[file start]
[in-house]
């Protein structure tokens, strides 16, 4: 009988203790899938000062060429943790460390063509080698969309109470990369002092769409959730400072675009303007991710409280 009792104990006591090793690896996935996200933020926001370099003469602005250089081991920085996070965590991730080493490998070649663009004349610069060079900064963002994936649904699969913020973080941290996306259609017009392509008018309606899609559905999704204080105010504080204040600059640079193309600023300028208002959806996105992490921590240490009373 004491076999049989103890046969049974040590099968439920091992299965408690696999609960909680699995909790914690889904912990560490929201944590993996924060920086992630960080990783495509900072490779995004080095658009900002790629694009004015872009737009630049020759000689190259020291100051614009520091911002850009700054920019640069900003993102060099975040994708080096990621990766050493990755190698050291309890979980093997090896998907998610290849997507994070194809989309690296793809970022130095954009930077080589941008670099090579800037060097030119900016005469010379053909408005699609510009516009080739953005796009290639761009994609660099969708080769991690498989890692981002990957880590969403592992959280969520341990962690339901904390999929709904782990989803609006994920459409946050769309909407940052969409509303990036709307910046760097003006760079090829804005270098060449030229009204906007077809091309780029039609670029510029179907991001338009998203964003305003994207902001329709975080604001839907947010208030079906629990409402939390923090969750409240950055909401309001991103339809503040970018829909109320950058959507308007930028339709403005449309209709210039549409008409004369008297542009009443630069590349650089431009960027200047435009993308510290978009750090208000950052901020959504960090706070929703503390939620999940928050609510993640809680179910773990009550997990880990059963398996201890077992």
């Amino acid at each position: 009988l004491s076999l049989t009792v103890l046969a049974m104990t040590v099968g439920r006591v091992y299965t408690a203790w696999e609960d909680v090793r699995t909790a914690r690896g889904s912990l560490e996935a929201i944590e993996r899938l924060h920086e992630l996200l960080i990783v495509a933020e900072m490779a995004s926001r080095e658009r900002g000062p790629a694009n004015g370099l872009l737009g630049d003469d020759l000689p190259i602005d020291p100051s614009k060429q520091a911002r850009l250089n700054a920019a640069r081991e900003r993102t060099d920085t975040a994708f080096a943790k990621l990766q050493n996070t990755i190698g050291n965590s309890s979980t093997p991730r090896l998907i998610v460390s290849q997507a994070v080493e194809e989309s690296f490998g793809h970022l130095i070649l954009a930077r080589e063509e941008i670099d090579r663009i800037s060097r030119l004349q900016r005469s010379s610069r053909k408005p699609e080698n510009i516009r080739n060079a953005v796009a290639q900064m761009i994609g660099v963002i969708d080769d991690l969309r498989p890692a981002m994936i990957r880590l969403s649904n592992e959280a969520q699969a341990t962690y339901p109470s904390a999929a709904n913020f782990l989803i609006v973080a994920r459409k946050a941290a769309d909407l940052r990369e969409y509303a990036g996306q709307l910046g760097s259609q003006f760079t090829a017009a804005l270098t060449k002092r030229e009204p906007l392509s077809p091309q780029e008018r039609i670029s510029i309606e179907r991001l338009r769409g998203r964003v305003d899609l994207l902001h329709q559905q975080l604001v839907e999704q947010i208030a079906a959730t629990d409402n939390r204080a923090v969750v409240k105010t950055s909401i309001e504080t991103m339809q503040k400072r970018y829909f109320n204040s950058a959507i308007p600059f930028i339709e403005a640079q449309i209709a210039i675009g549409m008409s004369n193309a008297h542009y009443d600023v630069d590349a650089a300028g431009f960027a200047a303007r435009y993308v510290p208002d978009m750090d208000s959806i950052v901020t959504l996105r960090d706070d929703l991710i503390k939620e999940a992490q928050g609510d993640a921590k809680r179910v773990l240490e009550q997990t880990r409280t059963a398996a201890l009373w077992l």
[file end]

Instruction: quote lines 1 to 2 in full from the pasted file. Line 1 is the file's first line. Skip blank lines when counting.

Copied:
[in-house]
């Protein structure tokens, strides 16, 4: 009988203790899938000062060429943790460390063509080698969309109470990369002092769409959730400072675009303007991710409280 009792104990006591090793690896996935996200933020926001370099003469602005250089081991920085996070965590991730080493490998070649663009004349610069060079900064963002994936649904699969913020973080941290996306259609017009392509008018309606899609559905999704204080105010504080204040600059640079193309600023300028208002959806996105992490921590240490009373 004491076999049989103890046969049974040590099968439920091992299965408690696999609960909680699995909790914690889904912990560490929201944590993996924060920086992630960080990783495509900072490779995004080095658009900002790629694009004015872009737009630049020759000689190259020291100051614009520091911002850009700054920019640069900003993102060099975040994708080096990621990766050493990755190698050291309890979980093997090896998907998610290849997507994070194809989309690296793809970022130095954009930077080589941008670099090579800037060097030119900016005469010379053909408005699609510009516009080739953005796009290639761009994609660099969708080769991690498989890692981002990957880590969403592992959280969520341990962690339901904390999929709904782990989803609006994920459409946050769309909407940052969409509303990036709307910046760097003006760079090829804005270098060449030229009204906007077809091309780029039609670029510029179907991001338009998203964003305003994207902001329709975080604001839907947010208030079906629990409402939390923090969750409240950055909401309001991103339809503040970018829909109320950058959507308007930028339709403005449309209709210039549409008409004369008297542009009443630069590349650089431009960027200047435009993308510290978009750090208000950052901020959504960090706070929703503390939620999940928050609510993640809680179910773990009550997990880990059963398996201890077992």